Mergers and acquisitions picking up the pace as companies look globally for growth

After a dismal and deal-starved 2009, the head of the mergers and acquisitions practice at the Minneapolis-based law firm Faegre & Benson declared, “For the first time in a long time, I feel a sense of optimism.”

Speaking at the annual Faegre & Benson M&A Conference in downtown Minneapolis recently, Bruce Engler told about 360 Midwest corporate dealmakers and investment bankers that “we’re certainly not out of the woods yet, not by a long shot, but the deal market is definitely improving.”

He sees lots of Midwestern companies looking for growth opportunities outside the United States. Coming off a “terrible” first half of 2009, the regional M&A environment strengthened the last half of the year and continued into early 2010, Engler said. “I think Q4 is going to be really good,” he added.

Engler said he is surprised ”that pricing is as rich as it is” and attributes that to private equity firms with “short-fuse” dollars they need to deploy, as well as strategic corporate buyers looking for growth and willing to pay up, particularly in technology.

Echoing the upbeat sentiments, panel member Hugh Hoffman, managing director at Craig Hallum Group, noted that merger-and-acquisition activity topped $2 trillion globally, up 20 percent year to date and hit a respectable $600 billion in the United States, up 7 percent. After back-to-back double-digit declines of 19 percent and 27 percent, even a flat deal market would be welcomed news.


U.S. M&A Transactions

($ million)

% Change Y-o-Y

2000
2001
2002
2003
2004
2005
2006
2007
2008
2009
2010
1.3%
-26.6%
-7.6%
8.8%
11.9%
9.1%
11.5%
7.0%
-19.0%
-27.0%
2.1%
Source: Thomson Financial; Faegre & Benson (2010 estimate as of 9/22/2010)

Hostile acquisitions are “definitely rampant, “he added, growing 60 percent so far this year, to about $150 billion.

Hoffman sees fertile ground for continued M&A activity in the growing health care sector. He also is upbeat about consumer markets, as financial and strategic acquirers betting on an economic recovery pick up beaten-down retail and food companies. Technology plays are too pricey for financial buyers but still attractive for a strategic acquisition, he said.

Jon Salverson, vice chairman of investment banking at Piper Jaffrey, said the environment had “definitely improved.” But it is a “very small-deal marketplace” with 60 to 70 percent of transactions $50 million or less.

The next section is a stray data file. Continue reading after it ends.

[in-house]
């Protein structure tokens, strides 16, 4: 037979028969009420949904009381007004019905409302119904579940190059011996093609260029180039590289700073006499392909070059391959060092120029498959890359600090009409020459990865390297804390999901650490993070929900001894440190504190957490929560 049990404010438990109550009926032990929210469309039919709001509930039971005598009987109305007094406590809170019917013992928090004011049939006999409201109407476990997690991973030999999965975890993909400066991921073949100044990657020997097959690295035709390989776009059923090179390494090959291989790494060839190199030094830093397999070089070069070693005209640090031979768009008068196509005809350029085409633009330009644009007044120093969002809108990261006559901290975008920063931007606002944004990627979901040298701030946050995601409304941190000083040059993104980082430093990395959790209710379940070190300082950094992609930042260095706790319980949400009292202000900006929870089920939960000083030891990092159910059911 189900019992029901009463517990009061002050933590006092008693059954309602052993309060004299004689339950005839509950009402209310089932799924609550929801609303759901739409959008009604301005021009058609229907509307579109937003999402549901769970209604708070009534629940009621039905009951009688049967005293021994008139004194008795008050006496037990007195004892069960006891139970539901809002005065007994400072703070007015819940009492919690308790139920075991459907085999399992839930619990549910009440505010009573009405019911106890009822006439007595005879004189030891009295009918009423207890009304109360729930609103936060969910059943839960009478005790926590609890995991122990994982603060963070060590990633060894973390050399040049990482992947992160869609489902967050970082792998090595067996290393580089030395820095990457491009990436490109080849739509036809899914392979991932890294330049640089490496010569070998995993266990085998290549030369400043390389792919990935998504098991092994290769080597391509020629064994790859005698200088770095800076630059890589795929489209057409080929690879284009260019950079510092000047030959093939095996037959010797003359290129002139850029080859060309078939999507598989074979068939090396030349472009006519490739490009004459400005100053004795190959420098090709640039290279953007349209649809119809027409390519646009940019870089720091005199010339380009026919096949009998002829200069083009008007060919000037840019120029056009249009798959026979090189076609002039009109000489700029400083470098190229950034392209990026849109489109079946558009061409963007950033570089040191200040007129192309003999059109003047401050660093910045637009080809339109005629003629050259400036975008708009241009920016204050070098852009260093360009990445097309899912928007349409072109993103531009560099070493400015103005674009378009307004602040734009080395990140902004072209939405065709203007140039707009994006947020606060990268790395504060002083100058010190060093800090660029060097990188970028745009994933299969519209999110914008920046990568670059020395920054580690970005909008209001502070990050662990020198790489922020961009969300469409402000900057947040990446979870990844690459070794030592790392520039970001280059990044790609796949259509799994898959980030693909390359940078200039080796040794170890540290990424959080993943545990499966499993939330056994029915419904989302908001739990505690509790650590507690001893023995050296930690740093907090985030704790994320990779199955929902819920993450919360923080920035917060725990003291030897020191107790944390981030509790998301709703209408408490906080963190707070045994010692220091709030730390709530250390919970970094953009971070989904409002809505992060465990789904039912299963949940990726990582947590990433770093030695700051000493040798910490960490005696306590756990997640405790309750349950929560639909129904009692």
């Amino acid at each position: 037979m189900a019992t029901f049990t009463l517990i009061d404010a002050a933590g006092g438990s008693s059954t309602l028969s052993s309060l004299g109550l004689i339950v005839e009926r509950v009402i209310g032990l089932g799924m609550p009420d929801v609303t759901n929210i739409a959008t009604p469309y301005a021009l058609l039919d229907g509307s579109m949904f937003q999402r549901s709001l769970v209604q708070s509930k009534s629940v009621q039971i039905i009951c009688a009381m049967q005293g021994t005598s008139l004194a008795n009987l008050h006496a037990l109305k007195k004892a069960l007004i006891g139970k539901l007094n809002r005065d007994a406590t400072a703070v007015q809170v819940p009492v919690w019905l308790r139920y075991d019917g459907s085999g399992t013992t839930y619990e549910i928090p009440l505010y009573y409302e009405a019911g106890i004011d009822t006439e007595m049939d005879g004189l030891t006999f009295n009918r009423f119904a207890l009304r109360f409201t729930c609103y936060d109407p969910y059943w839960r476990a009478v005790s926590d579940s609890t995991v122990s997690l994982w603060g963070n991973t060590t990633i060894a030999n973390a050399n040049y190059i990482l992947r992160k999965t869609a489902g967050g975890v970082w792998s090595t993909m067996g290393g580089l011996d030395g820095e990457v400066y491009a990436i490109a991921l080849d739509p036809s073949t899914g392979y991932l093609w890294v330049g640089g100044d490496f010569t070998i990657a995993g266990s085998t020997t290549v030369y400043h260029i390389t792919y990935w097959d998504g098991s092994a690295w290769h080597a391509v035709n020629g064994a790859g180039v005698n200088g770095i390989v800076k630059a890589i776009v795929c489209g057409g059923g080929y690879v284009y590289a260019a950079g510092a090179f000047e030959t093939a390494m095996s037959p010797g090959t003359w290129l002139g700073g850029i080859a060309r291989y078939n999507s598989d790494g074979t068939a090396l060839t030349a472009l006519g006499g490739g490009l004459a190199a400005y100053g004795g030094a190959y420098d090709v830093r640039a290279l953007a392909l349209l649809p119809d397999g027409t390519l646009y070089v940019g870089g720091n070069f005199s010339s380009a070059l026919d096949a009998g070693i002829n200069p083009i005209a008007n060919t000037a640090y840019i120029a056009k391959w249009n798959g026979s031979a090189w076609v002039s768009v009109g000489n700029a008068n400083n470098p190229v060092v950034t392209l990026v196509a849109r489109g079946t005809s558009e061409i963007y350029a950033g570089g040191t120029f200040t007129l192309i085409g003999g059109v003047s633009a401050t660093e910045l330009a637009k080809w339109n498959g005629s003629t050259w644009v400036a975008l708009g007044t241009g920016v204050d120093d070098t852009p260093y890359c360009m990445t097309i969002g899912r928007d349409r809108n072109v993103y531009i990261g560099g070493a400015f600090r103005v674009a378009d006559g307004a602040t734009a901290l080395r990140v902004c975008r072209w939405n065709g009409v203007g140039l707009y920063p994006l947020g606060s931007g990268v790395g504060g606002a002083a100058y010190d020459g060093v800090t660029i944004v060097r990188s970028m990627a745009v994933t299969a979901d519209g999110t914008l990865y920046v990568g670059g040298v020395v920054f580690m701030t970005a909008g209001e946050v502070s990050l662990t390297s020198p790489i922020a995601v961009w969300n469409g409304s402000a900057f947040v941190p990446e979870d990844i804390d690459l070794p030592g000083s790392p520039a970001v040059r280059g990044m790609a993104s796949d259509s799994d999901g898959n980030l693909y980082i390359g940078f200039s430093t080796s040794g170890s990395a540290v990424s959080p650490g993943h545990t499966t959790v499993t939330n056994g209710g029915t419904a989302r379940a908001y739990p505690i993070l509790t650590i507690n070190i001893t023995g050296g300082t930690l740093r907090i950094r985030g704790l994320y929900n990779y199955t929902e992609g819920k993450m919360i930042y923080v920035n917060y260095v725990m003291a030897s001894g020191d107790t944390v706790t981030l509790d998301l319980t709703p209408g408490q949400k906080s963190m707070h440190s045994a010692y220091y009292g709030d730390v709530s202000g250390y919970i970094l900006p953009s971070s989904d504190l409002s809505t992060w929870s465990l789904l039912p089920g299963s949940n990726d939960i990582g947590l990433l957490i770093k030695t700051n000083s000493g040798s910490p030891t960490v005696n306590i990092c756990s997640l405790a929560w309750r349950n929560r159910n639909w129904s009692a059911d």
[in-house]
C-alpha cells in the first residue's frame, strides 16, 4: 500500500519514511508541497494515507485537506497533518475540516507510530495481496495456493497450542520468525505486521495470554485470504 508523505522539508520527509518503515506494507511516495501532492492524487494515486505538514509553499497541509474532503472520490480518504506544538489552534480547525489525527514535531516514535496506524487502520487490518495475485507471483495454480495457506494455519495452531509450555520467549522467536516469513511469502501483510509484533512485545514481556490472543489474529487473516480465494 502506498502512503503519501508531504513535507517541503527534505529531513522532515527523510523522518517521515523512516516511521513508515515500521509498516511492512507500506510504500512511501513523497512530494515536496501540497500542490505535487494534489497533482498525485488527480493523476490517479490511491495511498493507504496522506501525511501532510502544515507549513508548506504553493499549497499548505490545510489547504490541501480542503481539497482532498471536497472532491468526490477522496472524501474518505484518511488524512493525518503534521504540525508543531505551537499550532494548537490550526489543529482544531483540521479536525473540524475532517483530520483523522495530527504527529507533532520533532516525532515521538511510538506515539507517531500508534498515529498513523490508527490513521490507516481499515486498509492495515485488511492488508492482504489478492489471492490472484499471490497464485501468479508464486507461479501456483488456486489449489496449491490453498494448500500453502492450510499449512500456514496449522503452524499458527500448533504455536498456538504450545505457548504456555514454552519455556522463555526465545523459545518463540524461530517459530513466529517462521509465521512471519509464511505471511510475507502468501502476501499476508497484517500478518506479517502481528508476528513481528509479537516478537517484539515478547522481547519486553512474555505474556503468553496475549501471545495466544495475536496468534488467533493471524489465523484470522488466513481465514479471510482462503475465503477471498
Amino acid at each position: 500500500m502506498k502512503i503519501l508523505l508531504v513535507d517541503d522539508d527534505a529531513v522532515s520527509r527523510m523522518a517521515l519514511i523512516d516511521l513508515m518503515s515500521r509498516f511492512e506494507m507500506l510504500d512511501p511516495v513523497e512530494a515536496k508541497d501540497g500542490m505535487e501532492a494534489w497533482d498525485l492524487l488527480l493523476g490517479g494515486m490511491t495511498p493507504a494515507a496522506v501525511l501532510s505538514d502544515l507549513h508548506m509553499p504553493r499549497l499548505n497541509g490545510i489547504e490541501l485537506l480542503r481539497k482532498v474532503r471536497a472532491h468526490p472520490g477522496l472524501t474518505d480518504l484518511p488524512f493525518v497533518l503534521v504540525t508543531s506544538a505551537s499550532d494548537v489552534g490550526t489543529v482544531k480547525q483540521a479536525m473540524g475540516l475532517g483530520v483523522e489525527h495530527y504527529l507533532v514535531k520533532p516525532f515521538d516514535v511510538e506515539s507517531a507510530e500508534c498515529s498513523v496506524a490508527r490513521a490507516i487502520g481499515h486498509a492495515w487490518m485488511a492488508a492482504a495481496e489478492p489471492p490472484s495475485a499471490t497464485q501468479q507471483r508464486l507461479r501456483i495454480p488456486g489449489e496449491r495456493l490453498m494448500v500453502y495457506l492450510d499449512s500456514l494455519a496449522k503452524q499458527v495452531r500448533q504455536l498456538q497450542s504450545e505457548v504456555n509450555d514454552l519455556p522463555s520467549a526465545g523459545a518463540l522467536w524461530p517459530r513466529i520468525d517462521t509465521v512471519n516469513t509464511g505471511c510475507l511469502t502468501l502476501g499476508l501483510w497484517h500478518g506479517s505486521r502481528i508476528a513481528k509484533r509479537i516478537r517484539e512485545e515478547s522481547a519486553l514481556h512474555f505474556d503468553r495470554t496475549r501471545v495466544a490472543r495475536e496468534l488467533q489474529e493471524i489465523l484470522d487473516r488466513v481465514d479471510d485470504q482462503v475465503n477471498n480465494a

Bigger deals are coming back more slowly, he said, because the exotic-structured finance instruments that allowed investors to raise capital (and created financial havoc in the market meltdown) have dried up and “fewer lenders are willing to play” on the debt side.

“Globalization is a truism, never more so than today,” observed Matt Miller, editor at The Deal, an industry publication focused on M&A.

While acknowledging that European companies are looking for acquisitions, “the real action will come from Asia,” he said. “The Chinese are continuing their march” in search of natural resources, expertise and market access. “Then there’s India,” he added. “There are companies sitting on billions and billions of dollars, with valuations very high compared to American companies.”

Corporate dealmakers also spoke at the conference about what opens their eyes — and wallets.

“We’ve got to find new areas to grow our business over the next three, four, five years,” said Tim Quinn, senior vice president of corporate development at American Express. “We’re very, very focused on growth … (and will) pay a premium for that growth.” The financial services giant is focused on acquisitions that add innovative technologies that can drive new business growth, he said.

The recession “has added some reasonableness to sellers’ expectations,” observed Mark Copman, vice president of corporate development and M&A at 3M Co. As companies “also realize managing cash flow and managing growth is a lot harder in a  market that doesn’t go straight up, we’re seeing people coming to the table now [that] we had discussions with previously where their expectations were not reasonable. Now we’re able to have discussions.”

It would seem 3M is having more than just discussions. So far this year, the Maplewood-based conglomerate has announced 10 acquisitions, after having done only three all of last year.

More than $1 trillion in cash is sitting on the balance sheets of U.S. non-financial corporations, and much of that cash is being used to buy back stock or acquire other companies, rather than hire additional workers to build out their existing business. The focus on M&A activity at the expense of employment growth has been noted widely and criticized.

And a recently released study found that research and development spending at 1,000 major companies globally declined last year for the first time in more than a decade.

In a survey of published financial data, management consulting firm Booz & Co. found sample companies spent $503 billion on R&D, down 3.5 percent from 2008. But in the depths of the global recession, R&D spending rose as a percentage of total revenue to 3.8 percent, up from 3.5 percent in 2008.

3M Co., for one, is reversing that trend so far in 2010. The company cut its R&D spending 7.8 percent, from $1.394 billion in 2008 to $1.285 billion last year. For the first nine months of 2010, 3M has invested $1.046 billion, or 16.5 percent of revenue, growing R&D spending 9.1 percent from the same period a year earlier.

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